Definitely thinking about putting them online but have a lot of work in front of me.

Will keep my eyes opened for the names listed above

Wendy :cdn:
Has anyone found more information on this Unit?
I am researching my Grandfather John S. Phillips.
KIA August 4th, 1944.
Any relatives with details on the unit please email thu this site.
Best Regards!
Although this is by no means a complete history of 11 Fd Amb, RCAMC here are some notables:

Christmas Day 1940 the Canadian Corps, consisting of 1 Cdn Div and Cdn Div took over from 7 Corps. 2 Cdn Div consisted of 10, 11, and 19 Cdn Fd Amb and 13 Hygiene Section.

In preparation for the Dieppe Raid 11 Fd Amb was sent to the Isle of Wright for extensive training. This included an exercise on 4 June 42 where they practiced moving casualties from an assault landing craft to an advanced (breach) dressing station, and from the advanced (breach) dressing station and assault landing craft. They also practiced opposed and unopposed beach landings. Two final, large, exercises took place along the Dorset Coast on 11-12 June 42 and 22-24 June 42.

For the Dieppe Raid most of 11 Fd Amb assembled at Newhaven, with one bearer section (1 Medical Officer and 18 other ranks) detached to the Royal Regiment of Canada who were over at Portsmouth. Stores were limited to items that could be carried. They set off toward Dieppe at apx 9:30 pm. 

For the bearer section at with the Royal Regiment of Canada who landed at Puys it was all down hill as soon as the landing craft hit the breach. The MO with a part of the section managed to make it ashore (3rd wave) but there was not suitable cover to establish a Regimental Aid Post (the RAP complete with the RMO for the Royal Regt of Canada should have done this but they all died or were wounded coming off the landing craft on the second wave).  They did manage to provide some emergency care to the few survivors on the beach. The surrender took place on the beach at 8:30 am. The end result: MO - PoW, 12 other ranks - KIA or PoW, 3 other ranks made it back to England unscathed, and 3 other ranks made it back to England WIA. 

For Normandy, 2 Cdn Corps entering the Bridgehead (18-26 July). 11 Fd Amb was on strength with 2 Cdn Corps as part of 2 Cdn Inf Div (along with 10, 18 Fd Amb, 13 Fd Hygiene Section, and 4 and 21 Fd Dressing Stations.  11 Fd Amb was responsible for providing support to 4 Cdn Bde. During battle on 18-19 July they treated casualties but were not overwhelmed (unlike 18 Fd Amb, who was quite busy).  On 19 July they closed and prepared to move forward on 20 July. For the fighting along the Verrieres ridge 11 Fd Amb was held in reserve in Caen at the roadhead for 2 Cdn Motor Amb Convoy. During fighting on 25 July, 11 Fd Amb treated 250 casualties in 24 hours and on 26 July, 11 Fd Amb treated 285 casualties. It was a good show for the 11 Fd Amb and comments were made on their efficiency.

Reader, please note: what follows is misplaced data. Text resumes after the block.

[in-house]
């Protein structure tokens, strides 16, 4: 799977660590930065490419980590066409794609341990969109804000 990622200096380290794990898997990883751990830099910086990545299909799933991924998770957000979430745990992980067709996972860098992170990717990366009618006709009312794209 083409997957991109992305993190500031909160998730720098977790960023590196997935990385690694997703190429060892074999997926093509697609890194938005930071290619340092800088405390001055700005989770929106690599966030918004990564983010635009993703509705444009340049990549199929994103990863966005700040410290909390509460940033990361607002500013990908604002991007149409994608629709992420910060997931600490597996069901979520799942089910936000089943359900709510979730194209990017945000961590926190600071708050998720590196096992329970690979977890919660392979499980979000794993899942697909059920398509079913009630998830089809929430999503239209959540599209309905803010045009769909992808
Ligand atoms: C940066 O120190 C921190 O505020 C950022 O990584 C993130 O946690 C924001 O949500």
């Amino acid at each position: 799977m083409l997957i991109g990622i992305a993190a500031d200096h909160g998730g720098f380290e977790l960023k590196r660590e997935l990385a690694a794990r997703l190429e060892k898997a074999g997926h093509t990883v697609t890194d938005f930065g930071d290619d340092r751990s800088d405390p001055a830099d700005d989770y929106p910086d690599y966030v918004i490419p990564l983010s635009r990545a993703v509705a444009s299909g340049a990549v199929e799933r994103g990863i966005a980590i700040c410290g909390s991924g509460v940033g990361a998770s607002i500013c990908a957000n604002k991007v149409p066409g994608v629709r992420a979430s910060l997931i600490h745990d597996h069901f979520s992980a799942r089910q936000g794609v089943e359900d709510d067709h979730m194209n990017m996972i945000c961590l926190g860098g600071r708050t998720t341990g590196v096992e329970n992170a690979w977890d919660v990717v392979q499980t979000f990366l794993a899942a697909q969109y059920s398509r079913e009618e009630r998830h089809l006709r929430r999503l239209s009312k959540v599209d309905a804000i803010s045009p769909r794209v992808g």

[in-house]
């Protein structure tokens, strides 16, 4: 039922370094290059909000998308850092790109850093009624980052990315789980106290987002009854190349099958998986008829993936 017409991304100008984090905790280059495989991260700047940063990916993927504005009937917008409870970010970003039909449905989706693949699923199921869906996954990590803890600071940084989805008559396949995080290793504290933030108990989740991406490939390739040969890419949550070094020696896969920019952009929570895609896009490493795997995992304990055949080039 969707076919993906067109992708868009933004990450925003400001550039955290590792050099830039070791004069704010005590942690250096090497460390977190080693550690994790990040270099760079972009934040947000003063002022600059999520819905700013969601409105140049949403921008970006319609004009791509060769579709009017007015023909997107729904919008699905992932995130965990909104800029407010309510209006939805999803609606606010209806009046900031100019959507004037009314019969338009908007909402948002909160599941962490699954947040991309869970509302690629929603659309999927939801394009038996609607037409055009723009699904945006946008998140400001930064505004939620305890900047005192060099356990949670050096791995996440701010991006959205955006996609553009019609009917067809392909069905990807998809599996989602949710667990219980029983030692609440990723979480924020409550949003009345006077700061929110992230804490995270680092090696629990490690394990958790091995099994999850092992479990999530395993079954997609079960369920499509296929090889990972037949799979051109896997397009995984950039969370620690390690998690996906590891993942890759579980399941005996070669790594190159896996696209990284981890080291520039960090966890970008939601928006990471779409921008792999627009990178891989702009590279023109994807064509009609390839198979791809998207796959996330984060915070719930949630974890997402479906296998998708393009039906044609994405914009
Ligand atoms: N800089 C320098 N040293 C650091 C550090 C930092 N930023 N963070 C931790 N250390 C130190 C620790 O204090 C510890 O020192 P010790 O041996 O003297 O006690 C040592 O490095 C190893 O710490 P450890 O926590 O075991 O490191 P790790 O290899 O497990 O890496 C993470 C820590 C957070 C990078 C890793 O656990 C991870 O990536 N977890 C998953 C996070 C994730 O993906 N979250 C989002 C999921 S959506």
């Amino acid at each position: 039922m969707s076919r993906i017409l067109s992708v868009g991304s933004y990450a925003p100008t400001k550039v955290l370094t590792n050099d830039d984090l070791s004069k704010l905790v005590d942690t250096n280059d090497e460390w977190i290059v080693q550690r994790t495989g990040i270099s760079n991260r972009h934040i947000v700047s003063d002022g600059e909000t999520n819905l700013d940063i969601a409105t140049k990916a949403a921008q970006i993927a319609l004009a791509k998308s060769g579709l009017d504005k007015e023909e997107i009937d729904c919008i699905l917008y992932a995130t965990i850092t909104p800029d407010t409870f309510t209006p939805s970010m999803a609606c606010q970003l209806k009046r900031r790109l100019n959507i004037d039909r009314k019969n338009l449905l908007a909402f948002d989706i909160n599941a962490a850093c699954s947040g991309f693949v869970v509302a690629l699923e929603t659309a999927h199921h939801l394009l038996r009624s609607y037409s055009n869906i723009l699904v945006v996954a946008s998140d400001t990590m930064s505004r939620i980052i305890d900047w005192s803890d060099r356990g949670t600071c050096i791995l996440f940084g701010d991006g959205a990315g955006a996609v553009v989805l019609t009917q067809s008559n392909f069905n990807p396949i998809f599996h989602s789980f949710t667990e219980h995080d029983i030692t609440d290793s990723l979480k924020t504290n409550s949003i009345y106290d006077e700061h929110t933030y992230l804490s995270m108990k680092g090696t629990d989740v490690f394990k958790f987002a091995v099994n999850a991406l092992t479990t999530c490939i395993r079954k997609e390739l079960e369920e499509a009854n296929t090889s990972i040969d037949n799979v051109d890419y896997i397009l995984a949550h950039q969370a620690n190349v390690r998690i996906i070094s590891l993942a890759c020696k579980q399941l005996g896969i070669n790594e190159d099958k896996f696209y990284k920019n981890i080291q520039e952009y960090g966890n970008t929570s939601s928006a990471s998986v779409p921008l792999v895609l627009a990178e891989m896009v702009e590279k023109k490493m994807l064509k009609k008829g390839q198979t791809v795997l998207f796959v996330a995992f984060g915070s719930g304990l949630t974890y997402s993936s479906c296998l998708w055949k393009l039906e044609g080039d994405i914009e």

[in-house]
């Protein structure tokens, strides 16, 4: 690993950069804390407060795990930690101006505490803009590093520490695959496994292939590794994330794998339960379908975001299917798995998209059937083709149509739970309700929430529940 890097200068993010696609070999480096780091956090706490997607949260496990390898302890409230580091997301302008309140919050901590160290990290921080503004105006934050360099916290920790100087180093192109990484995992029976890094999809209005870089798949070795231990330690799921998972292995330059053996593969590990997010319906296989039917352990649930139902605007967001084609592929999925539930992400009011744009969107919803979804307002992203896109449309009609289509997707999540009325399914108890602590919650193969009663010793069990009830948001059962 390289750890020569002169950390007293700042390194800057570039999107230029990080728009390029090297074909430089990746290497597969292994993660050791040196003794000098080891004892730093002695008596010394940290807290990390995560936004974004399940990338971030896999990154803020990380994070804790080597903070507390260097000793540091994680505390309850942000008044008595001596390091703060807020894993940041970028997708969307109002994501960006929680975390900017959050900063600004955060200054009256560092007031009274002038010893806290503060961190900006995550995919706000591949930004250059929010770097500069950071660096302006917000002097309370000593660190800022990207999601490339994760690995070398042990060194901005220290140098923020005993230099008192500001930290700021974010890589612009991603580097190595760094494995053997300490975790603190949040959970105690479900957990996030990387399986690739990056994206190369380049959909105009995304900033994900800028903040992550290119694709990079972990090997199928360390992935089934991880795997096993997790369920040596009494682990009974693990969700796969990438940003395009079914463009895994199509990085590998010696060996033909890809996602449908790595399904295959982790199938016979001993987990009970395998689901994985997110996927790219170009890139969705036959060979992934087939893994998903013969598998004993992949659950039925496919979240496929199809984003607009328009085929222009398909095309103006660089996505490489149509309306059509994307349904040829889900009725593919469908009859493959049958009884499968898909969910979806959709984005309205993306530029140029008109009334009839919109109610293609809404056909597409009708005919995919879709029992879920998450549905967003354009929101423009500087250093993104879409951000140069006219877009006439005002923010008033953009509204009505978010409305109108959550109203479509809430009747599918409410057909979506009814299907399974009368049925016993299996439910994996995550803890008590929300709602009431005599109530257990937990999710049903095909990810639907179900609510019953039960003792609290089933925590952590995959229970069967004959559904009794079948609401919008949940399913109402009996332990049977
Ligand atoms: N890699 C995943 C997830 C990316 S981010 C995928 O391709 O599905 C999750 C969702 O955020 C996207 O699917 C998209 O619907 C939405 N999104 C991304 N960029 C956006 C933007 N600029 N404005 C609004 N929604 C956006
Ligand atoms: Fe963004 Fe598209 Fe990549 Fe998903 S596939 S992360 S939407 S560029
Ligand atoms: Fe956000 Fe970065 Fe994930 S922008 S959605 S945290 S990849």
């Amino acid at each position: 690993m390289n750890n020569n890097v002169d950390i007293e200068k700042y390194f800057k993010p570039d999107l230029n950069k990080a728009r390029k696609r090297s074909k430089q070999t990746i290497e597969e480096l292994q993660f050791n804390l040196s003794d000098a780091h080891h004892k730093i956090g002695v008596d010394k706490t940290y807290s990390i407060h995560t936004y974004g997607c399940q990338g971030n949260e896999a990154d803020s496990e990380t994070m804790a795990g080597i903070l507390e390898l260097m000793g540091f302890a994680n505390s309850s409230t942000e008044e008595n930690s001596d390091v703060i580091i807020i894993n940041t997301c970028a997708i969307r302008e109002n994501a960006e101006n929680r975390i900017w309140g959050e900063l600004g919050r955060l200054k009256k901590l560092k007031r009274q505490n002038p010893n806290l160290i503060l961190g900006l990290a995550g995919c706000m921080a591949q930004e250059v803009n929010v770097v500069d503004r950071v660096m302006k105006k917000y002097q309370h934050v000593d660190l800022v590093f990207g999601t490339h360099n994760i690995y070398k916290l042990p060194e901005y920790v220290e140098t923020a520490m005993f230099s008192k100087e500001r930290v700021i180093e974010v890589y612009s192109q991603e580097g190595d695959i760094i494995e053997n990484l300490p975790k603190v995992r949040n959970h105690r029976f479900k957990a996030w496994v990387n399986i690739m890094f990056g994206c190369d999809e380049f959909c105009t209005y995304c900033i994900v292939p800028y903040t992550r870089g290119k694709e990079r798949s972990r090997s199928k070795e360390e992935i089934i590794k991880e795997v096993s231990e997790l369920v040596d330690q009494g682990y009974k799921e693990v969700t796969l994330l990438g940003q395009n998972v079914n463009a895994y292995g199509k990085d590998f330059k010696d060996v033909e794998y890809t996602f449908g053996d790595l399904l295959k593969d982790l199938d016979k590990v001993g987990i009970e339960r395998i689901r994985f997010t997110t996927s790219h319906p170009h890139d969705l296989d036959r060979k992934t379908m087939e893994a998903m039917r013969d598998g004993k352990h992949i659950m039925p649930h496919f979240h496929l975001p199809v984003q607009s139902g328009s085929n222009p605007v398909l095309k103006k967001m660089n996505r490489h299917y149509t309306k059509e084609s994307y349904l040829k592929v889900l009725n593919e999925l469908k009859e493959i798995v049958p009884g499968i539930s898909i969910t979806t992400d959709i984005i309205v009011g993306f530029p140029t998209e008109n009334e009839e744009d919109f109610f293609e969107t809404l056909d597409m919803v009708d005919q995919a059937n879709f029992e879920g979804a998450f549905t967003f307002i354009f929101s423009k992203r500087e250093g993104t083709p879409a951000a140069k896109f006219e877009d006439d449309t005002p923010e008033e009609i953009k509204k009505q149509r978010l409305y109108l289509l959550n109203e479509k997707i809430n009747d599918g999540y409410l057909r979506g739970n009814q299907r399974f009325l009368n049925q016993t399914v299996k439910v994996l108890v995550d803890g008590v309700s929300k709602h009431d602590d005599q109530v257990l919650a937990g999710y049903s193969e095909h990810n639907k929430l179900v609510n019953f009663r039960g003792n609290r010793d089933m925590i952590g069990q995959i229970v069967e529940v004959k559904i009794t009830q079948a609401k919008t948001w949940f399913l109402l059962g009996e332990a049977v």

During the preparation for the breakout and pursuit (1 Aug - 2 Sep), 2 Cdn Corps made local attacks. On 1 Aug an unsuccessful attack on Tilly-la-Campagne by the Calgary Highlanders resulted in casualties for 2 Cdn Div. 11 Fd Amb (in Caen) treated 150 casualties from this event.

Operation TOTALIZE  (7-11 Aug) had 11 Fd Amb placed under command of 2 Cdn Armoured Bde.

For the battles of South Beleland (2 Oct - 2 Nov) the three Fd Ambs (10/11/18) of 2 Cdn Div were brigaded and each operated an advanced dressing station and a casualty collection post. 11 Fd Amb evacuated casualties directly to 6 Cdn Gen Hosp in Antwerp.

For operation VERITABLE (8-26 Feb). 15 Feb, 11 Fd Amb sent it's HQ and one Coy forward with 4 Cdn Inf Bde Gp. The HQ opened an advanced dressing station at Cleve and the Coy operated the casualty collecting points for the Inf Bdes loading casualties on DUKW for evacuation to 3 (UK) Casualty Clearing Station (just outside of Nijmegen, about 2 miles away). 19 Feb, 11 Fd Amb operated at casualty collection post at Bedburg.  By the end of the day it was augmented and became the divisional recovery centre. On 25 Feb, 11 Fd Amb took over operation of an advanced dressing station from 193 (UK) Fd Amb at Cleve.

For operation BLOCKBUSTER (26 Feb-10 Mar). 11 Fd Amb was the 2 Cdn Div Recovery Centre at Cleve and on 4 Mar continued to run the DUKW loading point transferring 500 casualties onward to Nijmegen a day.

For the Rhine Crossing, 11 Fd Amb crossed with their Bde.

North-West Germany: 19 Apr - 11 Fd Amb opened an advanced dressing station at Cloppenberg, closing on 21 Apr.  3 May, 11 Fd Amb entered Oldenburg and opened north of the city in preparation for the advance towards the sea.

Aug 1945 - 11 Fd Amb was disbanded with personnel being posted to other units with openings.

I hope that is of some interest.  It provides a starting point for which to do research. Try to get the war diary, as it is a real help.


Thank you VERY much for the details!
I appreciate your speedy response.
I'll post if I find more information of interest to others from Guelph.